A Royal Netherlands Navy team tests the interceptor model of the new, high-speed Fast Raiding Interceptor and Special Forces Craft (FRISC). The small boats are deployable for a wide range of tasks, from counterdrugs operations to maritime counterterrorism operations.
"In the first week, we ran tests in cooperation with Maritime Special Forces Operators", said First Lieutenant Harm Jonker, leader of the test team. "Where are the best firing positions? Where can we best position ourselves and how do we fix everything down against sea movement? Important questions for a vessel that skims over the sea's surface at 40 knots," continued Jonker.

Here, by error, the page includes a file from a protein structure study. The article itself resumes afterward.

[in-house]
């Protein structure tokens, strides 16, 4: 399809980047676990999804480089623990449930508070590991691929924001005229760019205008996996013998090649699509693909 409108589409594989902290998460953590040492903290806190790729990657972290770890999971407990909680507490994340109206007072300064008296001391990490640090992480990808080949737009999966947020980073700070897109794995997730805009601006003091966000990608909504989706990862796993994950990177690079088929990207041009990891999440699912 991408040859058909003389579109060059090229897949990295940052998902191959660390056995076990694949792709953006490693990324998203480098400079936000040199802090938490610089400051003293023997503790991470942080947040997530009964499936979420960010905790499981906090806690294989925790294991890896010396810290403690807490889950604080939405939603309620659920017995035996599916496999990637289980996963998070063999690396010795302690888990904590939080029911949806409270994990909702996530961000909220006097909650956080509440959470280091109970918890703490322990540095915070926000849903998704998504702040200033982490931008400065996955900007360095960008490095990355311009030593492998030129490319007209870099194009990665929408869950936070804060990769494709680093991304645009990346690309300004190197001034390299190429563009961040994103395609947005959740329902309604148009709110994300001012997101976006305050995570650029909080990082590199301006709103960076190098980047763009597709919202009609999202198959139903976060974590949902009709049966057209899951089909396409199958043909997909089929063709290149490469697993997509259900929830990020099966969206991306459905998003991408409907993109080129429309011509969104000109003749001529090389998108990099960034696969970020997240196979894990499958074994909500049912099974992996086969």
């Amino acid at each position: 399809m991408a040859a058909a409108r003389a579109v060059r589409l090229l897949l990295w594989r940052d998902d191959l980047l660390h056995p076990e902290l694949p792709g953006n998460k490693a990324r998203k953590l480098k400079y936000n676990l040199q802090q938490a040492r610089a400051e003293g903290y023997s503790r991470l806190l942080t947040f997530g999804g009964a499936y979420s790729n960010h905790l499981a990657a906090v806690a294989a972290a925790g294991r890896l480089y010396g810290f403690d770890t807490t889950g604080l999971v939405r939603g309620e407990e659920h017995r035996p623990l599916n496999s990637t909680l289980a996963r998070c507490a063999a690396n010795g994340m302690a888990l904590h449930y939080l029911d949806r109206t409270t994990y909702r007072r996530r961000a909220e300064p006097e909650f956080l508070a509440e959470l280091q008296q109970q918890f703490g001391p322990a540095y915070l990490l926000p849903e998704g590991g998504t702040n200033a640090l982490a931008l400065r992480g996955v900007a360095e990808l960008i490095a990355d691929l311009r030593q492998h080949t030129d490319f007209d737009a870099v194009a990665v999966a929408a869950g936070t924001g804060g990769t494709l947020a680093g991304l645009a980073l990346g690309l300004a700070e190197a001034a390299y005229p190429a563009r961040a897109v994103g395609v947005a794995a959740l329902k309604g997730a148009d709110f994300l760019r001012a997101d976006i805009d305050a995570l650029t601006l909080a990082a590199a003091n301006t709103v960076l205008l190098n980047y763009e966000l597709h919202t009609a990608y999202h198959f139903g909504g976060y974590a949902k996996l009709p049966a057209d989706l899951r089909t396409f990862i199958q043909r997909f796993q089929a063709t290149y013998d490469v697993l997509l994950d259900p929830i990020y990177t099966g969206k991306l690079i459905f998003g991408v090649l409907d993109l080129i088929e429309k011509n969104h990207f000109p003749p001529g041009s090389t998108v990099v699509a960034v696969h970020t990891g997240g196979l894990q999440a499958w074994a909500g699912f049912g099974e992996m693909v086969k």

More tests are scheduled for the coming weeks, when the Marines Intervention Unit will take part and a team will be on hand to measure the G-forces that occur when the vessel is at high speed. Attention will also be given to the clothing of crew members. Jonker: "At that speed, a loose cord flapping in your face can be painful."
The team has 14 weeks to test the FRISC in Dutch waters before it becomes operational. The final points for improvement must have been cleared up by autumn of this year.
The FRISC is currently looked after by the Defence Materiel Organisation (DMO), which was responsible for its procurement. After handover of the 48 high-speed boats to the Royal Netherlands Navy, the FRISC will be used by the fleet and the Marine Corps.
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